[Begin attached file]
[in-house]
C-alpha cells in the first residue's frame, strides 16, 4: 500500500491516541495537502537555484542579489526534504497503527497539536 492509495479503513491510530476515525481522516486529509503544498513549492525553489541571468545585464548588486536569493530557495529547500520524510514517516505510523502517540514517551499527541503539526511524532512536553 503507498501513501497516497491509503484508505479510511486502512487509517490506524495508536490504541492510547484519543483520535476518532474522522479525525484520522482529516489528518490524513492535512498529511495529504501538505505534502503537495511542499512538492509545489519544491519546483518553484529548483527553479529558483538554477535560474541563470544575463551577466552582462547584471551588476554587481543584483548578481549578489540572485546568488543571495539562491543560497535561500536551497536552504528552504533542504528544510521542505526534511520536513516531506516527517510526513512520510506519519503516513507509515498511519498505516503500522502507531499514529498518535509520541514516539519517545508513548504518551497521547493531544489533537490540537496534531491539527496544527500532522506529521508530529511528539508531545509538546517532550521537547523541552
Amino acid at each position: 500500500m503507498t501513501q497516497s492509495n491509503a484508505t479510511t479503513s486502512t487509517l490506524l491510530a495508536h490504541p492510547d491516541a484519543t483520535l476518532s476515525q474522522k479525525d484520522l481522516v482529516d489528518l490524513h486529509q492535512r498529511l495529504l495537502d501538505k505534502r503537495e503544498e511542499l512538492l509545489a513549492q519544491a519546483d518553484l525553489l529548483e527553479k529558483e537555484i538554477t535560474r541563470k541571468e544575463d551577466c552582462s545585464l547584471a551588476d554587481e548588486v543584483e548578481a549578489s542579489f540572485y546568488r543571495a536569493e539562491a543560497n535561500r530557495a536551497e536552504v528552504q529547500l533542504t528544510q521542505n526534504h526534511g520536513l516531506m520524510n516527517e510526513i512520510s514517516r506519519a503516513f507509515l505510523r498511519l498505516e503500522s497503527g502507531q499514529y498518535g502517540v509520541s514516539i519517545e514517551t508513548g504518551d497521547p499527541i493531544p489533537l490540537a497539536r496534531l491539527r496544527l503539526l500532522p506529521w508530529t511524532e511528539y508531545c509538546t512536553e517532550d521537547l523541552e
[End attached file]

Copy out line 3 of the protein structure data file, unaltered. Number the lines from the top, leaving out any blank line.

Amino acid at each position: 500500500m503507498t501513501q497516497s492509495n491509503a484508505t479510511t479503513s486502512t487509517l490506524l491510530a495508536h490504541p492510547d491516541a484519543t483520535l476518532s476515525q474522522k479525525d484520522l481522516v482529516d489528518l490524513h486529509q492535512r498529511l495529504l495537502d501538505k505534502r503537495e503544498e511542499l512538492l509545489a513549492q519544491a519546483d518553484l525553489l529548483e527553479k529558483e537555484i538554477t535560474r541563470k541571468e544575463d551577466c552582462s545585464l547584471a551588476d554587481e548588486v543584483e548578481a549578489s542579489f540572485y546568488r543571495a536569493e539562491a543560497n535561500r530557495a536551497e536552504v528552504q529547500l533542504t528544510q521542505n526534504h526534511g520536513l516531506m520524510n516527517e510526513i512520510s514517516r506519519a503516513f507509515l505510523r498511519l498505516e503500522s497503527g502507531q499514529y498518535g502517540v509520541s514516539i519517545e514517551t508513548g504518551d497521547p499527541i493531544p489533537l490540537a497539536r496534531l491539527r496544527l503539526l500532522p506529521w508530529t511524532e511528539y508531545c509538546t512536553e517532550d521537547l523541552e